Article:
In fact, it was a single creature, the enemy’s war-priest of Mars that finally broke the stalemate at the doorway. Which brings me to the next point, characters can still interact meaningfully, even epically, with these squads. The war-priest fought a squad essentially by himself. Troian, our warlock, blasted two squads off a raised walkway, dramatically shifting the field. The rest of the party ended up blasting the individual leaders more often than not, but the party’s new warlord had a pretty good time moving the troops around the battlefield, and stopping the enemy squads from outflanking the rest of the party. Our guardian and barbarian were MIA but I tend to think they might have been able to toe the line with one of these squads successfully while still being threatened with some damage.

On the large scale operation side, the party had four active squads at the start of the combat and the enemy had six. That, combined with individual combatants, was still a lot to keep track of. On the other hand we were able to simulate a battle of about 80 versus 50 in about the time it usually takes us to run a boss fight. I think it went down well even if my players were not quite as beleaguered as I had planned.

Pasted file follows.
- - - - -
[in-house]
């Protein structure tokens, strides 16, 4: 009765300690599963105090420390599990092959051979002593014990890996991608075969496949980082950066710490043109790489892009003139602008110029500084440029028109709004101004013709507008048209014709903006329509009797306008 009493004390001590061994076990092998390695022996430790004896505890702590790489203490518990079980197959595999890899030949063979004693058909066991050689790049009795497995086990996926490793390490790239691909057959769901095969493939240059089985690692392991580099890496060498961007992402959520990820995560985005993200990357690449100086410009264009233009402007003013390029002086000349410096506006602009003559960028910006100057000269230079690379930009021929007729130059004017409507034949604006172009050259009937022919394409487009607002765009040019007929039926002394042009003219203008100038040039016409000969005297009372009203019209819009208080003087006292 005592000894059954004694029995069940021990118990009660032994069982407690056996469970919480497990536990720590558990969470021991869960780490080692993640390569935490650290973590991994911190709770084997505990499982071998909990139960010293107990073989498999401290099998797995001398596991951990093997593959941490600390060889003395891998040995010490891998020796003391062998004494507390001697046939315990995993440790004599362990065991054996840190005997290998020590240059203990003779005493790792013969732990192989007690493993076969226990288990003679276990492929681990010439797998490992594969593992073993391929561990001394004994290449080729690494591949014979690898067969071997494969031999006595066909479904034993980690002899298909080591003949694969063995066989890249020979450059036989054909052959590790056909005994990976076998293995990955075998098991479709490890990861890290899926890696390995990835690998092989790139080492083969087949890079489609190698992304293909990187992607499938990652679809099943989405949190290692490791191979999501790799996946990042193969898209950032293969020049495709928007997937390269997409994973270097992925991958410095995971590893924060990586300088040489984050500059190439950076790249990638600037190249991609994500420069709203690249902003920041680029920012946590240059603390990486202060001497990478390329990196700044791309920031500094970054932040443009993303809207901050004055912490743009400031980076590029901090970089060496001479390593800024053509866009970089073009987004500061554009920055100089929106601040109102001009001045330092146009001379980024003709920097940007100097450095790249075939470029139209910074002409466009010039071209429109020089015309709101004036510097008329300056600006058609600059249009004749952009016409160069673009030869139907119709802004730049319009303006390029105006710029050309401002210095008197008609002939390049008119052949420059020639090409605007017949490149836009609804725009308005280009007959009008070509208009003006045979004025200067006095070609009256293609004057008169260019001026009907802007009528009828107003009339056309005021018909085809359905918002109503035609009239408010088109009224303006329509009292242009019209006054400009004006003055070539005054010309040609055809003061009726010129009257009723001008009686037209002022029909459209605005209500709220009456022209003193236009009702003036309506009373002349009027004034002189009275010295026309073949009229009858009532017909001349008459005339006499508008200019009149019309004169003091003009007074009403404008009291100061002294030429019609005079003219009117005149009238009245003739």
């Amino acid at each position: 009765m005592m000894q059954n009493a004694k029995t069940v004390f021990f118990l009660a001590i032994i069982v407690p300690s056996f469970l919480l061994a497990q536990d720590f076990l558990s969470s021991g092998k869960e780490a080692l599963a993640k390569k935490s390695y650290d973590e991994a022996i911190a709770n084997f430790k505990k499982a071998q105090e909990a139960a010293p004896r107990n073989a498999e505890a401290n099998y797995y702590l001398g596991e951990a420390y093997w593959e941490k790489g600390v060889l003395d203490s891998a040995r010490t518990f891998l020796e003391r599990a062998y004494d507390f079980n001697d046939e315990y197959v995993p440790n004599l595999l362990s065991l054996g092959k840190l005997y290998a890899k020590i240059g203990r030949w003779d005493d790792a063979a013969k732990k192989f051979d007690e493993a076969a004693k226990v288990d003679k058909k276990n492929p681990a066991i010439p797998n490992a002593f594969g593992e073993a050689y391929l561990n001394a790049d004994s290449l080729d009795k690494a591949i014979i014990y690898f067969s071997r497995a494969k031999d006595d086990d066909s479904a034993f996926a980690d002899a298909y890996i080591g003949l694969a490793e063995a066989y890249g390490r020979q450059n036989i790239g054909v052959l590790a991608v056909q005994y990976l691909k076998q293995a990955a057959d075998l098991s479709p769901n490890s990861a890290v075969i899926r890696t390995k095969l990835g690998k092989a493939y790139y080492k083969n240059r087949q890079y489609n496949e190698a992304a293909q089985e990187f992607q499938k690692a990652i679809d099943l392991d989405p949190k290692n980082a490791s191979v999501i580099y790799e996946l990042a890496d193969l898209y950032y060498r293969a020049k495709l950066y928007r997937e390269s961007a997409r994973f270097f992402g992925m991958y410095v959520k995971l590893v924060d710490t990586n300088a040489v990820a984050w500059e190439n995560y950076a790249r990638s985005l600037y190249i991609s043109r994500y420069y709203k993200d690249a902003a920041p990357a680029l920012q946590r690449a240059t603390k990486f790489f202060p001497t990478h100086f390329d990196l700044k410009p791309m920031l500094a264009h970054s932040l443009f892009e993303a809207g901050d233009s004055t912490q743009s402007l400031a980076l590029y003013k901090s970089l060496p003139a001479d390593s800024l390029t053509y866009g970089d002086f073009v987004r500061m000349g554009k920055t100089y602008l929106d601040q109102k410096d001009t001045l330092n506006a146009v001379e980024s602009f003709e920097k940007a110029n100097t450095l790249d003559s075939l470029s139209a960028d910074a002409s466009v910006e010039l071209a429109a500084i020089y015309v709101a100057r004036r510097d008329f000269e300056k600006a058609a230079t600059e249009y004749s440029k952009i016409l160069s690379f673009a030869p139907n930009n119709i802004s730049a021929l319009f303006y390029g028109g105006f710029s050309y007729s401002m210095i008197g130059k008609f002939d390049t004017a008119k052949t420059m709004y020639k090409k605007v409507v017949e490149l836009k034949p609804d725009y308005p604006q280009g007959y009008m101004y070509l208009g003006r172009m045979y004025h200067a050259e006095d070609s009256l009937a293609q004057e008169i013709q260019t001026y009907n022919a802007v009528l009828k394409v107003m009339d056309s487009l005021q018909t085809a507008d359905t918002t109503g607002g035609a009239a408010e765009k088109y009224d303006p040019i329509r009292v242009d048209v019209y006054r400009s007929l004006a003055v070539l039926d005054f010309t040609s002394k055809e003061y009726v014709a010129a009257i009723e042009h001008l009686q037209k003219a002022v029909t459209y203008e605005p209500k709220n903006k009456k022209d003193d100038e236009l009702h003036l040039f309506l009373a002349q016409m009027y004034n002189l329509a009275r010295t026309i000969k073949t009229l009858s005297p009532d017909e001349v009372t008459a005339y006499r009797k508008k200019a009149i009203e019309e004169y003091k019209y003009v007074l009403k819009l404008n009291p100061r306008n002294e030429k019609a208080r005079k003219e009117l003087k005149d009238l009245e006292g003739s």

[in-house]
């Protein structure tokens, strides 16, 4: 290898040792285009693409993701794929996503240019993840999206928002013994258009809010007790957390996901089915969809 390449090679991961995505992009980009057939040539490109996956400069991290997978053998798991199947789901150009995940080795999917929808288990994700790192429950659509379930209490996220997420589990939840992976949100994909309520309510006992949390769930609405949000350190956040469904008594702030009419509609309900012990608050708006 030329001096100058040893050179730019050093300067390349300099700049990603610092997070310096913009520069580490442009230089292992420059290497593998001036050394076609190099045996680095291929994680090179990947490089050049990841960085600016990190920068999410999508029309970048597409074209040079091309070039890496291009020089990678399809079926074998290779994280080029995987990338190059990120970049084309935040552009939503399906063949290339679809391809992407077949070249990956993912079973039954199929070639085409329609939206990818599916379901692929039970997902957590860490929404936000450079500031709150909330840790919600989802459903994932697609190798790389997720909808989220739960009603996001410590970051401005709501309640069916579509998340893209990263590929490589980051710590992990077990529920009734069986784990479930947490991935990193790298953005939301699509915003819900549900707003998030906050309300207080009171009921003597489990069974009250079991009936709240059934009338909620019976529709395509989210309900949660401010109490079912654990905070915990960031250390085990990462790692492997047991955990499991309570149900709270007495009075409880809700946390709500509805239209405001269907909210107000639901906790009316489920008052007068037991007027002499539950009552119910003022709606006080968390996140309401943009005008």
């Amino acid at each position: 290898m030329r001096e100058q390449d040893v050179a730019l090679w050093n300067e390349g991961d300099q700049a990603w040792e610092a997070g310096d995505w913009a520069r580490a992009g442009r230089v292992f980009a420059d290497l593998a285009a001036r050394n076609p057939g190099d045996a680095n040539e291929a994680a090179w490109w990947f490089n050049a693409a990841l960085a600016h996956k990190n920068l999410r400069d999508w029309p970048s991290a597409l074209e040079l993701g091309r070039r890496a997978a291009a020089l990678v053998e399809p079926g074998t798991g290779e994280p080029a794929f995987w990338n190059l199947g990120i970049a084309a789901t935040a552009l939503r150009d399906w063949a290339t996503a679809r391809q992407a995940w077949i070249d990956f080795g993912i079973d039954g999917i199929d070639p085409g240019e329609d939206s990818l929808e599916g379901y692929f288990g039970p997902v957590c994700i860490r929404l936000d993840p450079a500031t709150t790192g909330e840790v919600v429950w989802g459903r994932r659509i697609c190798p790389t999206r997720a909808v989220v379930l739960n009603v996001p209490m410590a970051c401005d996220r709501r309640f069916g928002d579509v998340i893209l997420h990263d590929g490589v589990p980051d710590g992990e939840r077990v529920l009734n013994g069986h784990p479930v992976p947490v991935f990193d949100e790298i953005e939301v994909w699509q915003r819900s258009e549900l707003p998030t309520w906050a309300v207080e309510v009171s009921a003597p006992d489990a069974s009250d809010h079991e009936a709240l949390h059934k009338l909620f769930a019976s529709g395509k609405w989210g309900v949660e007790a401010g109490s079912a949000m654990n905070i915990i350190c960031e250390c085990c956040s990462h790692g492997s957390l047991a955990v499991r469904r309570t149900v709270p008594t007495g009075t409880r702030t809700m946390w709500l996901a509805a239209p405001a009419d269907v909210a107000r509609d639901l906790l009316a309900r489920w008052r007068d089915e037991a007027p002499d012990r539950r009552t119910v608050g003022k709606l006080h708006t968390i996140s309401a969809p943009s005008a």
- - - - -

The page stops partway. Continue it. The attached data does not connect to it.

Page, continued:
There are other mechanics that could spice up the squads. You could use individual officer monsters to lead these troops, particularly since other units can be in their space. And you could potentially increase the ‘squad’ to a ‘company’ by raising the level even further and increasing the base size to gargantuan. In any event, the squad in my mind fills its primary function, to keep regular troops relevant in a high level 4e game.

8 Responses to Streamlining Mass Combat in 4E with Throngs and Squads

  1. I read the title as thongs, and was confused. These are some great mechanics though. I might steal them. another interesting idea would be that the squad breaks ranks at bloodied or something similar to show discipline failing or just out of a tactical necessity. That would be kinda neat.

  2. I had contemplated something like that, but I generally implement that sort of action as DM rather than through mechanics, and the party actually chased away i think four of the squads (all wounded) after they killed their leaders.

  3. I think, if we’d had Gita and Sevash there, Dowsabel would have focused her attacks a bit more on the throngs instead of the leaders. Based on our setup, I felt it prudent to attack the Priests and only include the throngs if they could be in the effect of her area attacks.

    I’m sure it won’t be the last time our group encounters throngs though.

  4. I totally support the use of throngs. It’s different from the normal encounter, and adds a bit of realism (to a world full of demons, and magic, and whatnot.) Also, as you said, it allows for regular soldiers to still be relevant. Don’t always have to fight super monsters, and demi-gods. On top of that they present a new challenge for strikers. Really makes me appreciate the few burst and blast powers at my disposal.

  5. Third edition was the last time I ran DnD, but when I did I did just this! I had “swarms” of medium humans for mobs & soldiers. I like it a lot! Plus, you can do weird things like have special kill conditions that disperse the unit– frag the Lt or chop down the standard, whatever.